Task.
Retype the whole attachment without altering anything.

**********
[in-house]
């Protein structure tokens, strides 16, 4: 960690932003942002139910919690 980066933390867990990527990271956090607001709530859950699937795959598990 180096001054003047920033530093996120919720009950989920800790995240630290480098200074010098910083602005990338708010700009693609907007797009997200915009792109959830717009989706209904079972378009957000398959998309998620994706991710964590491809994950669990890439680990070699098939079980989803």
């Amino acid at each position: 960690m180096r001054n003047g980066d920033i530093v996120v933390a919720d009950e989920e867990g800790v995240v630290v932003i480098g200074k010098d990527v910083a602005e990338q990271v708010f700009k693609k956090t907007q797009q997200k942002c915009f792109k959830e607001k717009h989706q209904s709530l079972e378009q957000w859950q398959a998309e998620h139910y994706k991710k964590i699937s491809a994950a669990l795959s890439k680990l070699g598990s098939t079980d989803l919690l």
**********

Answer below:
[in-house]
């Protein structure tokens, strides 16, 4: 960690932003942002139910919690 980066933390867990990527990271956090607001709530859950699937795959598990 180096001054003047920033530093996120919720009950989920800790995240630290480098200074010098910083602005990338708010700009693609907007797009997200915009792109959830717009989706209904079972378009957000398959998309998620994706991710964590491809994950669990890439680990070699098939079980989803």
């Amino acid at each position: 960690m180096r001054n003047g980066d920033i530093v996120v933390a919720d009950e989920e867990g800790v995240v630290v932003i480098g200074k010098d990527v910083a602005e990338q990271v708010f700009k693609k956090t907007q797009q997200k942002c915009f792109k959830e607001k717009h989706q209904s709530l079972e378009q957000w859950q398959a998309e998620h139910y994706k991710k964590i699937s491809a994950a669990l795959s890439k680990l070699g598990s098939t079980d989803l919690l």